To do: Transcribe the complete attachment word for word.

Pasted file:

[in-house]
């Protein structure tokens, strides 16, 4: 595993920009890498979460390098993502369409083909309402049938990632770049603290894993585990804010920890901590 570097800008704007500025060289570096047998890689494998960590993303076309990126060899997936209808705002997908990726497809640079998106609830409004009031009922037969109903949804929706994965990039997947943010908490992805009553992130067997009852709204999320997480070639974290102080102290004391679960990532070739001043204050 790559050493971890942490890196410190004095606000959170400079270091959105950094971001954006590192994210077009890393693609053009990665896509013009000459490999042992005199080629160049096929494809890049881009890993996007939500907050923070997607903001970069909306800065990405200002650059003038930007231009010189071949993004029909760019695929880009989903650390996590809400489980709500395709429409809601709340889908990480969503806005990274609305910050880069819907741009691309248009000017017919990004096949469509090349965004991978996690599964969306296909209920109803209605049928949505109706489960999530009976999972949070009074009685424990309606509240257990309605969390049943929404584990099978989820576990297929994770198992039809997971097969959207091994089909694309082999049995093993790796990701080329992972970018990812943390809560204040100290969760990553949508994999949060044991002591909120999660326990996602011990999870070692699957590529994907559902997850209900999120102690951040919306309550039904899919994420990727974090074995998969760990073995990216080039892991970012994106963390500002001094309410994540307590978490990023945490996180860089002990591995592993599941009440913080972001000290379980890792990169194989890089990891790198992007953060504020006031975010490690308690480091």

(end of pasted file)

[in-house]
């Protein structure tokens, strides 16, 4: 595993920009890498979460390098993502369409083909309402049938990632770049603290894993585990804010920890901590 570097800008704007500025060289570096047998890689494998960590993303076309990126060899997936209808705002997908990726497809640079998106609830409004009031009922037969109903949804929706994965990039997947943010908490992805009553992130067997009852709204999320997480070639974290102080102290004391679960990532070739001043204050 790559050493971890942490890196410190004095606000959170400079270091959105950094971001954006590192994210077009890393693609053009990665896509013009000459490999042992005199080629160049096929494809890049881009890993996007939500907050923070997607903001970069909306800065990405200002650059003038930007231009010189071949993004029909760019695929880009989903650390996590809400489980709500395709429409809601709340889908990480969503806005990274609305910050880069819907741009691309248009000017017919990004096949469509090349965004991978996690599964969306296909209920109803209605049928949505109706489960999530009976999972949070009074009685424990309606509240257990309605969390049943929404584990099978989820576990297929994770198992039809997971097969959207091994089909694309082999049995093993790796990701080329992972970018990812943390809560204040100290969760990553949508994999949060044991002591909120999660326990996602011990999870070692699957590529994907559902997850209900999120102690951040919306309550039904899919994420990727974090074995998969760990073995990216080039892991970012994106963390500002001094309410994540307590978490990023945490996180860089002990591995592993599941009440913080972001000290379980890792990169194989890089990891790198992007953060504020006031975010490690308690480091």